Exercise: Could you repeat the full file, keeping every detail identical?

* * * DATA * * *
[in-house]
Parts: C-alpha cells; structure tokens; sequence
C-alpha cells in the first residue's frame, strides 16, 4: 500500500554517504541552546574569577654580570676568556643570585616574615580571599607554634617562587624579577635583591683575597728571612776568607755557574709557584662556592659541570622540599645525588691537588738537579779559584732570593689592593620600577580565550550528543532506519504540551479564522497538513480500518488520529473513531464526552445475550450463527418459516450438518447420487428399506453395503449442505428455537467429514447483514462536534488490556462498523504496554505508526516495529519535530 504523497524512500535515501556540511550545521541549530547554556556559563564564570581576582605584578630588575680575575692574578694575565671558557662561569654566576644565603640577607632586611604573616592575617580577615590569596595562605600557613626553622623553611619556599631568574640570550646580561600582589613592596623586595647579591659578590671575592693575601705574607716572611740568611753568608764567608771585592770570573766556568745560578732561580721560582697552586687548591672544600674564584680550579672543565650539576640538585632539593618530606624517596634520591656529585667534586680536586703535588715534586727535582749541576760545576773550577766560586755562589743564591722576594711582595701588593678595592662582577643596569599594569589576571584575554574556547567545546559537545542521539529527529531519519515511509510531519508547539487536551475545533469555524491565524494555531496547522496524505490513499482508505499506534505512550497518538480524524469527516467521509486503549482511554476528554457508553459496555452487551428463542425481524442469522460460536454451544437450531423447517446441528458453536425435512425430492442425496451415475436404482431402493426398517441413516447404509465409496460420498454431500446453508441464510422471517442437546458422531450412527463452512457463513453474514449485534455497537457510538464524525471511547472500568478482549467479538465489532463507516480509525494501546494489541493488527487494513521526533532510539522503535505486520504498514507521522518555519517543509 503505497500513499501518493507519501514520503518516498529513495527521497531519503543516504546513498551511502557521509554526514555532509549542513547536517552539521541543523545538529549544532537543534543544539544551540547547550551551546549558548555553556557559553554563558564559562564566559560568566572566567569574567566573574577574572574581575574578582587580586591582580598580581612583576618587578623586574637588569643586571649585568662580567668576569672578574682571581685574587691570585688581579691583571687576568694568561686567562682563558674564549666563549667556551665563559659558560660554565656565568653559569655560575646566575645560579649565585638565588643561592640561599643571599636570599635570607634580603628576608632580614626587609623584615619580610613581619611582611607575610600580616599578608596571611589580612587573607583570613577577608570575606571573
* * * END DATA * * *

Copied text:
[in-house]
Parts: C-alpha cells; structure tokens; sequence
C-alpha cells in the first residue's frame, strides 16, 4: 500500500554517504541552546574569577654580570676568556643570585616574615580571599607554634617562587624579577635583591683575597728571612776568607755557574709557584662556592659541570622540599645525588691537588738537579779559584732570593689592593620600577580565550550528543532506519504540551479564522497538513480500518488520529473513531464526552445475550450463527418459516450438518447420487428399506453395503449442505428455537467429514447483514462536534488490556462498523504496554505508526516495529519535530 504523497524512500535515501556540511550545521541549530547554556556559563564564570581576582605584578630588575680575575692574578694575565671558557662561569654566576644565603640577607632586611604573616592575617580577615590569596595562605600557613626553622623553611619556599631568574640570550646580561600582589613592596623586595647579591659578590671575592693575601705574607716572611740568611753568608764567608771585592770570573766556568745560578732561580721560582697552586687548591672544600674564584680550579672543565650539576640538585632539593618530606624517596634520591656529585667534586680536586703535588715534586727535582749541576760545576773550577766560586755562589743564591722576594711582595701588593678595592662582577643596569599594569589576571584575554574556547567545546559537545542521539529527529531519519515511509510531519508547539487536551475545533469555524491565524494555531496547522496524505490513499482508505499506534505512550497518538480524524469527516467521509486503549482511554476528554457508553459496555452487551428463542425481524442469522460460536454451544437450531423447517446441528458453536425435512425430492442425496451415475436404482431402493426398517441413516447404509465409496460420498454431500446453508441464510422471517442437546458422531450412527463452512457463513453474514449485534455497537457510538464524525471511547472500568478482549467479538465489532463507516480509525494501546494489541493488527487494513521526533532510539522503535505486520504498514507521522518555519517543509 503505497500513499501518493507519501514520503518516498529513495527521497531519503543516504546513498551511502557521509554526514555532509549542513547536517552539521541543523545538529549544532537543534543544539544551540547547550551551546549558548555553556557559553554563558564559562564566559560568566572566567569574567566573574577574572574581575574578582587580586591582580598580581612583576618587578623586574637588569643586571649585568662580567668576569672578574682571581685574587691570585688581579691583571687576568694568561686567562682563558674564549666563549667556551665563559659558560660554565656565568653559569655560575646566575645560579649565585638565588643561592640561599643571599636570599635570607634580603628576608632580614626587609623584615619580610613581619611582611607575610600580616599578608596571611589580612587573607583570613577577608570575606571573